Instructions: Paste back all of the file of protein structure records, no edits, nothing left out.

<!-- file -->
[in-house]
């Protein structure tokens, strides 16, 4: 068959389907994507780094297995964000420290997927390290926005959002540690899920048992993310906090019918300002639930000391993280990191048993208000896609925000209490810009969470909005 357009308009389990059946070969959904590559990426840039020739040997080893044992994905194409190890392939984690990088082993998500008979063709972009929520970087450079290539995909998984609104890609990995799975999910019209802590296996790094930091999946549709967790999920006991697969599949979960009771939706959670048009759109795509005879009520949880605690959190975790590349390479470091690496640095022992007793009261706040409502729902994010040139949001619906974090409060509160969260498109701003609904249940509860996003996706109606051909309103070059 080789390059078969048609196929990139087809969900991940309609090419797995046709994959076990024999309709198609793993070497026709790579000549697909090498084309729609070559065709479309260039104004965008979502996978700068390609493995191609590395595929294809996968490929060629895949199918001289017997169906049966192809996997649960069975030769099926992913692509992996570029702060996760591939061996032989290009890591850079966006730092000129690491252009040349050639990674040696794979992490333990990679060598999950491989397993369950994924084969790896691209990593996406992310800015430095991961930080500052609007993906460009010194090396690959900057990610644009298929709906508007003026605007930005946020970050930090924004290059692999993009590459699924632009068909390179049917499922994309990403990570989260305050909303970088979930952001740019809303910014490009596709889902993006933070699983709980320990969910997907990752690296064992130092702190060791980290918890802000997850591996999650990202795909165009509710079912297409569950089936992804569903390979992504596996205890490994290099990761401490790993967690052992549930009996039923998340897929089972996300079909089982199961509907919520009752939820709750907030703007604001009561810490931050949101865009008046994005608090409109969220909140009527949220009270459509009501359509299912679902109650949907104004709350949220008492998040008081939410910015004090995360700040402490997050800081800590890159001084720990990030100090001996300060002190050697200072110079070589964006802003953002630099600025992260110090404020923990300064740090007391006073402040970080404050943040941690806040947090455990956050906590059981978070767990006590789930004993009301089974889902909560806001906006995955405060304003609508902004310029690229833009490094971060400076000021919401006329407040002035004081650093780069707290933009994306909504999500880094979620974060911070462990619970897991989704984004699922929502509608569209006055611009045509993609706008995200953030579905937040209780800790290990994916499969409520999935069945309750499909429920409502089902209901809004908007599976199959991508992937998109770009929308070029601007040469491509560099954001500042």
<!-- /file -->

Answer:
[in-house]
């Protein structure tokens, strides 16, 4: 068959389907994507780094297995964000420290997927390290926005959002540690899920048992993310906090019918300002639930000391993280990191048993208000896609925000209490810009969470909005 357009308009389990059946070969959904590559990426840039020739040997080893044992994905194409190890392939984690990088082993998500008979063709972009929520970087450079290539995909998984609104890609990995799975999910019209802590296996790094930091999946549709967790999920006991697969599949979960009771939706959670048009759109795509005879009520949880605690959190975790590349390479470091690496640095022992007793009261706040409502729902994010040139949001619906974090409060509160969260498109701003609904249940509860996003996706109606051909309103070059 080789390059078969048609196929990139087809969900991940309609090419797995046709994959076990024999309709198609793993070497026709790579000549697909090498084309729609070559065709479309260039104004965008979502996978700068390609493995191609590395595929294809996968490929060629895949199918001289017997169906049966192809996997649960069975030769099926992913692509992996570029702060996760591939061996032989290009890591850079966006730092000129690491252009040349050639990674040696794979992490333990990679060598999950491989397993369950994924084969790896691209990593996406992310800015430095991961930080500052609007993906460009010194090396690959900057990610644009298929709906508007003026605007930005946020970050930090924004290059692999993009590459699924632009068909390179049917499922994309990403990570989260305050909303970088979930952001740019809303910014490009596709889902993006933070699983709980320990969910997907990752690296064992130092702190060791980290918890802000997850591996999650990202795909165009509710079912297409569950089936992804569903390979992504596996205890490994290099990761401490790993967690052992549930009996039923998340897929089972996300079909089982199961509907919520009752939820709750907030703007604001009561810490931050949101865009008046994005608090409109969220909140009527949220009270459509009501359509299912679902109650949907104004709350949220008492998040008081939410910015004090995360700040402490997050800081800590890159001084720990990030100090001996300060002190050697200072110079070589964006802003953002630099600025992260110090404020923990300064740090007391006073402040970080404050943040941690806040947090455990956050906590059981978070767990006590789930004993009301089974889902909560806001906006995955405060304003609508902004310029690229833009490094971060400076000021919401006329407040002035004081650093780069707290933009994306909504999500880094979620974060911070462990619970897991989704984004699922929502509608569209006055611009045509993609706008995200953030579905937040209780800790290990994916499969409520999935069945309750499909429920409502089902209901809004908007599976199959991508992937998109770009929308070029601007040469491509560099954001500042």